http://www.equiimages.com



  4. #24
    Join Date
    Jan. 24, 2000
    Location
    Bath, PA, USA
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    469

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    Quote Originally Posted by Won For Fun View Post
    Island Time has a paralyzed nerve in his face and could not put one ear forward. He had an expression like he was sour, but it was a physical limitation. He is an awesome mover.
    Yep. This had nothing to do with his attitude. The horse has a lovely temperament, very brave and giving. He does like his cookies though and had me "marked" as a purveyor of same.

    Sue
    "Horsemanship is not merely a matter of bodily skills, but is based on scholarship and, therefore, is a matter of the mind and intellect." Charles de Kunffy

    http://www.equiimages.com



  5. #25
    Join Date
    Mar. 21, 2006
    Posts
    307

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    Pokey is now owned by a wonderful beginner adult. He's in great shape, stunningly beautiful, sound, and quite happy. He still does that insanely awesome trot and has a canter so smooth you could hold a full glass of water while going and not spill an ounce.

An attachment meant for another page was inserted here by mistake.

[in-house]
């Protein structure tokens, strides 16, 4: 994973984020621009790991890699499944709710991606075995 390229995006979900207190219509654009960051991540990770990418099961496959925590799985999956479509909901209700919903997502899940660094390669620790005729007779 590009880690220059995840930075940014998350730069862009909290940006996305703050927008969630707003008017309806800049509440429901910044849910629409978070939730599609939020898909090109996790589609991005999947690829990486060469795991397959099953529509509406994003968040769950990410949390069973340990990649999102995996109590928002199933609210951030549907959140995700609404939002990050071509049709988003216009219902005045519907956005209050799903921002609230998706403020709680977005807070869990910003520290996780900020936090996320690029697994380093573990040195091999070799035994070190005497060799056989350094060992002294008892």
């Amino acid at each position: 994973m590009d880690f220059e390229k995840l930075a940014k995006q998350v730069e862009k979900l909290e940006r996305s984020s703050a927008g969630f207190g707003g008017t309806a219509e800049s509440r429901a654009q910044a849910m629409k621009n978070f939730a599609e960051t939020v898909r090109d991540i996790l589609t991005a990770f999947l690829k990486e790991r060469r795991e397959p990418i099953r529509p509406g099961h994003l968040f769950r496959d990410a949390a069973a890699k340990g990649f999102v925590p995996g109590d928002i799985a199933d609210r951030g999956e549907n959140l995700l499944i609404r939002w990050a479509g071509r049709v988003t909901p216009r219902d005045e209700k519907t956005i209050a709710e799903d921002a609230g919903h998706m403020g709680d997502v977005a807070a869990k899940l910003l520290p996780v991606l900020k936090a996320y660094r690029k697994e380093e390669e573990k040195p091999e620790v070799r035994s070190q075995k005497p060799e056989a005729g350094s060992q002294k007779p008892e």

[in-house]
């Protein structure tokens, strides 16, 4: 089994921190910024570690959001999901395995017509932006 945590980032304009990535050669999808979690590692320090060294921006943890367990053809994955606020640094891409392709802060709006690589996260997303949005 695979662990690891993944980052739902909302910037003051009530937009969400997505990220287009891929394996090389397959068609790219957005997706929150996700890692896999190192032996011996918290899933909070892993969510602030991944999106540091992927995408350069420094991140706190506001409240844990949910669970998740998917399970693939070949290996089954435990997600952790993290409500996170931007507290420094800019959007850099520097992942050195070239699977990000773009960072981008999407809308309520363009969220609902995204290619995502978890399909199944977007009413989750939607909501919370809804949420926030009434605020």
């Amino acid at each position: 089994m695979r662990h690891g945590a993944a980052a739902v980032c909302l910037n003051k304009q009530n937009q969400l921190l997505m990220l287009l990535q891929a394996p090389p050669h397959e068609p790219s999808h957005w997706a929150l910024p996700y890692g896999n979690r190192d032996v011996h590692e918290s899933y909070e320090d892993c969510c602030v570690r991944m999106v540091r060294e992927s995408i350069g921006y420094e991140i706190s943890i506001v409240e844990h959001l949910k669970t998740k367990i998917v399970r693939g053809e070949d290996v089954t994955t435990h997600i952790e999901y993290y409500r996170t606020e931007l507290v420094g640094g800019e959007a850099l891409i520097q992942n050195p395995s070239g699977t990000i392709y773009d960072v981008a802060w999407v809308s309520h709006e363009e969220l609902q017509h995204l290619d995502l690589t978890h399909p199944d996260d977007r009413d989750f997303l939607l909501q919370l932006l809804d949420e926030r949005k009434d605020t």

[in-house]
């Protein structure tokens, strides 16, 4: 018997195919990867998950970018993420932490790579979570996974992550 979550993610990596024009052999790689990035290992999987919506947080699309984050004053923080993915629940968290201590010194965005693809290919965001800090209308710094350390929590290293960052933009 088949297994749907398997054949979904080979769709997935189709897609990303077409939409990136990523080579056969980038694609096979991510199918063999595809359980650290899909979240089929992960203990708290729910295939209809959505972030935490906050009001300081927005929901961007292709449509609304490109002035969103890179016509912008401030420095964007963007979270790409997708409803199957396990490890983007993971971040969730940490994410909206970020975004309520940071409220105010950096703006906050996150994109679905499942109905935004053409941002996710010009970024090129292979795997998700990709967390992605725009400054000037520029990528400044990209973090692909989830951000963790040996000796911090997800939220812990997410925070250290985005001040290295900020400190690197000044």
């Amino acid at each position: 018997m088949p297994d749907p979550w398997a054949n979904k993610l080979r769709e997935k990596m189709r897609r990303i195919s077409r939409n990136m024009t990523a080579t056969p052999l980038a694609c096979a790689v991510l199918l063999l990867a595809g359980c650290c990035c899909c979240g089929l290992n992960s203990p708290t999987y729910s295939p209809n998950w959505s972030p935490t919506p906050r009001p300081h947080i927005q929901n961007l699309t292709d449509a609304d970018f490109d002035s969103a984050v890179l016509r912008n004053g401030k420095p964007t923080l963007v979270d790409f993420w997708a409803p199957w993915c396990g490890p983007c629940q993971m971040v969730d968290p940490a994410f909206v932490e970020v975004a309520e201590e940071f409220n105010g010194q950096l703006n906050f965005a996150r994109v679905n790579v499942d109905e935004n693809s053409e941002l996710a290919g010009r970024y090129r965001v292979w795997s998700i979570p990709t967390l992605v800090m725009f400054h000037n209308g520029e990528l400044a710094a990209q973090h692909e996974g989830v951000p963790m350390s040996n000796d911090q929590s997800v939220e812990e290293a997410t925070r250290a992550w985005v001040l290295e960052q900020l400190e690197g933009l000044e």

If you keep him out of traffic his expression isn't so grumpy and his ears will pretty much go up (when he wants them to) - don't want people to think they are pinned back all the time.



  6. #26
    Join Date
    Jan. 24, 2000
    Location
    Bath, PA, USA
    Posts
    469

    Smile

    Quote Originally Posted by jmvwiv View Post
    Pokey is now owned by a wonderful beginner adult. He's in great shape, stunningly beautiful, sound, and quite happy. He still does that insanely awesome trot and has a canter so smooth you could hold a full glass of water while going and not spill an ounce.

    If you keep him out of traffic his expression isn't so grumpy and his ears will pretty much go up (when he wants them to) - don't want people to think they are pinned back all the time.
    He really, really likes Mrs. Pastures Cookies. Along with the more usual junk like carrots and apples.

    Heh, when I visited him the ears were at full attention, because he had it figured out that there were cookies in my pocket.

    He's a wonderful, wonderful horse. I'm so happy he has such a great home.